Guides / Getting analytics / Search analytics

Out-of-the-box analytics

Algolia’s out-of-the-box search analytics helps you model your users’ behavior by breaking down their searches into metrics such as popular searches, the number of searches with no results, and filter usage. It helps you make data-driven decisions when building and improving your search experience. Algolia automatically captures search analytics. There’s nothing you need to do, there’s no coding involved, and it doesn’t affect search speed. Algolia captures large amounts of search-related analytics in the background with every search.

Search analytics can help you plan how to structure your data and how to configure your ranking and relevance. It can also lead you to use more advanced API settings to improve your users’ search experience. For your organization, you can use analytics to see if:

  • Your data is adequately described
  • The correct records show up in search results
  • Your data is properly represented. For example, your search results might show too many of one product but need more of another.

What do search analytics measure?

  • Overall search counts
  • A “No search result” rate
  • Top searches
  • Top searches with no results
  • Top results
  • If a filter is provided, top searches associated with that filter
  • Top filter attributes and filter values
  • Distinct count of IP addresses / Users
  • Top countries

Here’s an example of what you can expect to measure:

Analytics dashboard view, drilling down on the search results for kilo

Which searches are captured?

Differences between queries and search terms in the analytics

There’s a difference between the number of queries executed in the search engine and the number of queries stored by the analytics engine. Your app usually runs more queries than the analytics engine stores.

Algolia’s search engine executes queries on each keystroke, but the analytics engine uses a different approach. To ensure relevant analytics data, it ignores initial keystrokes and keeps only the final query that the user types.

For example, if a user types in “beatles”:

  • The search engine performs seven queries: “b”, “be”, “bea”, “beat”, “beatl”, beatle”, and (finally) “beatles”.
  • The analytics engine only saves one query, the last one, “beatles”. It ignores: “b”, “be”, “bea”, “beat”, “beatl”, and “beatle”.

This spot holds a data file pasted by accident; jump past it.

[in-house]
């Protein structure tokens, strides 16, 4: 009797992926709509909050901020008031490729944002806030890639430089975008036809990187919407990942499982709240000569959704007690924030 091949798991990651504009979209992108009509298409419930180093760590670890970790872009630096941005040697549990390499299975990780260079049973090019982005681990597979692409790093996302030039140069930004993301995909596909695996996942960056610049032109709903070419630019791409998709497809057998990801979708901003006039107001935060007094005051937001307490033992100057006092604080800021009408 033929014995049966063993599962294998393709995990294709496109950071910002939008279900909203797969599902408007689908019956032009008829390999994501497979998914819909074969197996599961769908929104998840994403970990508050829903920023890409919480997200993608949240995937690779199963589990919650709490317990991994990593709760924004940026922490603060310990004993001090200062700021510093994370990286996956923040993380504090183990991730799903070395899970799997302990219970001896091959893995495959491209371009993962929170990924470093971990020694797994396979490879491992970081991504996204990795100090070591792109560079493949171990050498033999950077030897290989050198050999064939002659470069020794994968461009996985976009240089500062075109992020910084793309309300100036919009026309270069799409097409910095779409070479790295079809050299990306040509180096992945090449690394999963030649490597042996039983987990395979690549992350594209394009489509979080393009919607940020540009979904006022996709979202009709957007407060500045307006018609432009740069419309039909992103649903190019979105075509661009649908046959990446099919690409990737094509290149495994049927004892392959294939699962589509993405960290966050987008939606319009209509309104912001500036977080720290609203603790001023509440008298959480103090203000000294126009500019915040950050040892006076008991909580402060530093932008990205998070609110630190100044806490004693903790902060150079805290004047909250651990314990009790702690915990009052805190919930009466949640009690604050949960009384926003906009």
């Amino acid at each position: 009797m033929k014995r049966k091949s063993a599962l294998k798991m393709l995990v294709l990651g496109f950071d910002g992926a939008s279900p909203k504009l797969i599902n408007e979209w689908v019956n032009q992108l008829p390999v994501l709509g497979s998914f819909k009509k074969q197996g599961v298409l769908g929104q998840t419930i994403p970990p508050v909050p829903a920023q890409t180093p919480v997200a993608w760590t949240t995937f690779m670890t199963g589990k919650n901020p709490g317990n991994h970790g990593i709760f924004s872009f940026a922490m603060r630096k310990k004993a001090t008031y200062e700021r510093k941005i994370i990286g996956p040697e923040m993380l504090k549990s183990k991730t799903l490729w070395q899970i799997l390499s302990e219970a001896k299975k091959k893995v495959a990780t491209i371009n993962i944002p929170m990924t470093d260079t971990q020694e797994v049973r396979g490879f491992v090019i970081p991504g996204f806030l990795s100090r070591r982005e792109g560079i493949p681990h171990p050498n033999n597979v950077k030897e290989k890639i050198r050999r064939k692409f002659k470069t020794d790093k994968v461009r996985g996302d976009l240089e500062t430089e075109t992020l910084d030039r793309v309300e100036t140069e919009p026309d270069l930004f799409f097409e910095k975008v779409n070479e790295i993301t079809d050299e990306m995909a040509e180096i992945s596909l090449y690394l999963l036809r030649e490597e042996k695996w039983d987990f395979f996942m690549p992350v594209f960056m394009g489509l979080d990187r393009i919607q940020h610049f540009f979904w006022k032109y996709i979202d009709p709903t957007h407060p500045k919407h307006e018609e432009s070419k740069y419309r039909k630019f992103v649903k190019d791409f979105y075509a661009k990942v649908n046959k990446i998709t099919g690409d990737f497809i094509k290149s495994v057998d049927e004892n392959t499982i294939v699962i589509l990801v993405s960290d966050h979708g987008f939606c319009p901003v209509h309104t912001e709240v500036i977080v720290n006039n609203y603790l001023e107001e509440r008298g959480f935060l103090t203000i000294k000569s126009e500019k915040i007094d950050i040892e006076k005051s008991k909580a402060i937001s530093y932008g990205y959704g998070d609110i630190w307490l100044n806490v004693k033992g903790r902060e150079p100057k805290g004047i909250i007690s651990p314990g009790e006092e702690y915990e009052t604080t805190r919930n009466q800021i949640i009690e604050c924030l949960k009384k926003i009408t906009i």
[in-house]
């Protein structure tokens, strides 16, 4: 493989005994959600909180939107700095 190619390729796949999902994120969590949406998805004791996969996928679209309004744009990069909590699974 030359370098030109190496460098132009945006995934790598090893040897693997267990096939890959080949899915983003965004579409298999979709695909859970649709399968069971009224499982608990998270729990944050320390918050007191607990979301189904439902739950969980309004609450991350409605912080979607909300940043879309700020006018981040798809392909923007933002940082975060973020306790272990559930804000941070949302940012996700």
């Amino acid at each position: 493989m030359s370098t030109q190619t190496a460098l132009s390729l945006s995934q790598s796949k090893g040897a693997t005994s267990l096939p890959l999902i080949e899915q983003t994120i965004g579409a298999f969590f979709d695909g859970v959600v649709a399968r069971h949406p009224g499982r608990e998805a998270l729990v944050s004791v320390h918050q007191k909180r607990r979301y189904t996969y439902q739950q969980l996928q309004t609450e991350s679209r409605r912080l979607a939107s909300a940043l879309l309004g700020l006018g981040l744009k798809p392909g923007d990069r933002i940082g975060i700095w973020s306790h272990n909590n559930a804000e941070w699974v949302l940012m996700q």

This behavior is called query aggregation.

The analytics engine aggregates the keystrokes and only stores the final search term. It does this based on factors such as edit distance, timestamp, and, most importantly, the user ID. If you don’t provide a userToken parameter, the user ID defaults to the IP address that performed the search.

More on query aggregation

When you perform searches from your backend, the IP address (user ID) is your server’s IP address. The engine will only correctly compute analytics metrics if you provide a unique ID for the user performing the search query aggregations.

You can provide a unique user ID in one of two ways:

  • Set the X-Algolia-UserToken header to forward a user ID, or use the userToken parameter. The analytics engine uses this token to perform query aggregation and compute the user count.
  • Set the X-Forwarded-For header to forward the user’s IP address. The analytics engine uses this IP as the userToken if you don’t provide one.

A user IP address is also required for geolocation to work.

Empty queries in the analytics

By default, InstantSearch shows results as soon as users land on a page (with InstantSearch). InstantSearch does this by performing a search with an empty query. Empty query searches appear in your dashboard as <empty search>.

Query normalization in the analytics

The engine normalizes queries (puts them in lowercase and removes diacritics) to simplify the analysis of your user’s behavior. For example, statistics for the query “Beatles” are grouped with “beatles” because they return the same results, just like “café” and “cafe”.

You can prevent this normalization with the keepDiacriticsOnCharacters setting.

Accessing analytics data

Search analytics appear about 10 minutes after they occur and can be accessed from the:

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